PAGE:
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Although some people assume that childhood and the teenage years are times of carefree bliss, sadly this is often not the case.

Although some people assume that childhood and the teenage years are times of carefree bliss, sadly this is often not the case.

There is an ongoing mental health crisis among young people in North America. According to the National Institutes of Health (NIH), one in five or more children and teens globally experience mental health conditions, yet they remain underdiagnosed and undertreated. Depression, anxiety, and behavioural disorders are among the leading causes of illness and disability among adolescents, and 49.4% do not receive the necessary treatment or counselling from a mental health professional. In Canada, mental illness affects around 1.2 million teens, and less than 20% receive appropriate treatment. In the U.S., 20% of children and young people aged 3–17 years have a mental, emotional, developmental, or behavioural disorder. The data does not include the mental health impact of the COVID-19 pandemic.

In the U.S., the mental health crisis affecting children and teenagers is overwhelming hospital emergency rooms. “Parents are bringing in children as young as five or six years old with psychiatric emergencies like anxiety, depression, and suicide attempts – but they’re finding ERs are often unable to help. This crisis is only getting worse,” states Dr. Jenkins, psychiatrist and medical director at Rady Children’s Hospital in San Diego, California.

As a retired naturopathic doctor, my training encompassed whole-body healing, so my practice has always focused on physical and mental health. As I watched the mental health crisis escalate, I decided to write a book to shed light on this growing crisis and increase awareness about the many causes of mental health problems and the non-prescription solutions available to people suffering. But awareness without action means little, so changes are needed quickly. It is an epidemic in plain sight, but many refuse to see it.

In spring 2024, I am publishing an e-book on the youth mental health crisis to raise awareness and provide valuable information about the size and scope of this critical issue. Concurrently in WV magazine, I will share a series of articles related to the book, and for readers needing more in-depth information, I will post the entire chapter online.


According to neuroscience, our brains do not finish developing and maturing until our mid-to-late 20s. Children whose brains are still under construction are much more susceptible to all the factors that can cause mental health problems. They are also less able to assess risks, and the teen brain gets much more pleasure from the “reward system.”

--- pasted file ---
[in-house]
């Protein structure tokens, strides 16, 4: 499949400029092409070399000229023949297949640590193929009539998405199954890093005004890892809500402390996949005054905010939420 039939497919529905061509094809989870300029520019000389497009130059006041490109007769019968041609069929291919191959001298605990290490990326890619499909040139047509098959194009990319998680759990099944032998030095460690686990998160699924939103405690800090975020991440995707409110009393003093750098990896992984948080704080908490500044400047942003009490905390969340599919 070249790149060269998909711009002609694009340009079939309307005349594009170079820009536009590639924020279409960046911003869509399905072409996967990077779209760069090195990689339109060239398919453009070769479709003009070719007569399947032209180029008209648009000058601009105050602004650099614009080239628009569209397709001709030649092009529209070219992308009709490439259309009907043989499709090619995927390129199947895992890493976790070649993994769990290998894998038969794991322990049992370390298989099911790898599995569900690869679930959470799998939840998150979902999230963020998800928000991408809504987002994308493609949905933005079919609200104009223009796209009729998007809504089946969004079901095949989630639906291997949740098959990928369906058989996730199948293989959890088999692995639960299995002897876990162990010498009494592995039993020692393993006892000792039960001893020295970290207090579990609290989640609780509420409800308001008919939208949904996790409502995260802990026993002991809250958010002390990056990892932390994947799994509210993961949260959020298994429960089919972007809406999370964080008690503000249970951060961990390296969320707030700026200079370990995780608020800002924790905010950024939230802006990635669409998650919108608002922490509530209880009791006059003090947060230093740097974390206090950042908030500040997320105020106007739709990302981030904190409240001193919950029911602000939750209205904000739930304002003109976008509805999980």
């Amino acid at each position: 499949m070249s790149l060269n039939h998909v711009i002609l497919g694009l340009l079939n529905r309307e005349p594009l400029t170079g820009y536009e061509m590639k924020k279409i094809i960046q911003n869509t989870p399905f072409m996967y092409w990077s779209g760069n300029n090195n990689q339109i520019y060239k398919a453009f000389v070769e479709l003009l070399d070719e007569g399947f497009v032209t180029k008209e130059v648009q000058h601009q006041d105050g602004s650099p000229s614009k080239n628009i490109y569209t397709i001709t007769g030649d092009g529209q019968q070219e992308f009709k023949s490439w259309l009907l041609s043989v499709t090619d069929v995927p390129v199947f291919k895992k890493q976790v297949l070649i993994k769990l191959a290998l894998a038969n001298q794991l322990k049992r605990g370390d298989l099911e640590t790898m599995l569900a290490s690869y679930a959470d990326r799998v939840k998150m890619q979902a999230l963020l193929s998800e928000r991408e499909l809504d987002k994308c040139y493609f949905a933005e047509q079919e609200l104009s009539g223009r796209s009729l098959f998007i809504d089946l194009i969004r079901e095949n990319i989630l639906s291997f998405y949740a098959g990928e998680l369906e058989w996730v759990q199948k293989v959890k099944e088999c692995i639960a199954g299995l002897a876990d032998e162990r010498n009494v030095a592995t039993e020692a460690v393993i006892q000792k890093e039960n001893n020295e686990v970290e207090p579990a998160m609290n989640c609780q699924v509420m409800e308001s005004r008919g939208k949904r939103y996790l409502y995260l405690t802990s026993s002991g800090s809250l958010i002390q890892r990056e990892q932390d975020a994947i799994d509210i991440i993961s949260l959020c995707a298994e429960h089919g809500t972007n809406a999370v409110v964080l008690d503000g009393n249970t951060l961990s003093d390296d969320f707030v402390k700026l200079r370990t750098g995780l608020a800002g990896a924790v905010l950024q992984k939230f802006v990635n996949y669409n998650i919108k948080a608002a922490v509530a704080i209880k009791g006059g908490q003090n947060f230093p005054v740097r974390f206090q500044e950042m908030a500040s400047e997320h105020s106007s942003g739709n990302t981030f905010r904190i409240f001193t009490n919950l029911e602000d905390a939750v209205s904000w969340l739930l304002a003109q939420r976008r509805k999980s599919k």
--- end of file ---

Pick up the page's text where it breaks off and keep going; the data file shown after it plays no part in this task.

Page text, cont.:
The developing brain requires a higher level of nutrients, which is one reason teens want to eat a lot more – think about how much food some teenagers can consume! The teen years are a critical time when a diet containing high-quality fat and protein is necessary for learning and promoting growth and development. Additional nutrition is vital for children participating in physical and demanding extracurricular sports.

Nutritional psychiatry leans heavily on the connection between diet and brain health. It uses food and supplements to provide essential nutrients that prevent and treat mental health disorders. This type of intervention is starting to become more widely accepted as the need for effective mental health treatments becomes more urgent.

Studies indicate that lack of dietary nutrients, namely essential vitamins, minerals, and omega-3 fatty acids, contribute to the development of mental health disorders. These nutrients are often deficient in the general population in North America and have been shown to be exceptionally deficient in people with mental health disorders. The association between the gut-brain relationship is also very important. Alterations in this sensitive microbial environment can lead to mental health disorders, including learning disorders, anxiety, depression, autism, and more. There are many things that parents and teens themselves can do to prevent and support mild-to-moderate mental health disorders. Children with more serious mental illness may need to be on medication and under the care of a psychologist or psychiatrist.

Increased awareness about the current mental health crisis in children and teens, increased knowledge of the importance and effectiveness of a healthy diet and lifestyle, and recognition of the role of natural supplements can help prevent and treat many mental health disorders.

In my new book, coming in 2024, I focus on diet, lifestyle, strategies, and natural approaches for preventing and treating many common mental health disorders in children and teens. I hope to give parents and our youth a better understanding of the tools needed to deal with life’s uncertainties.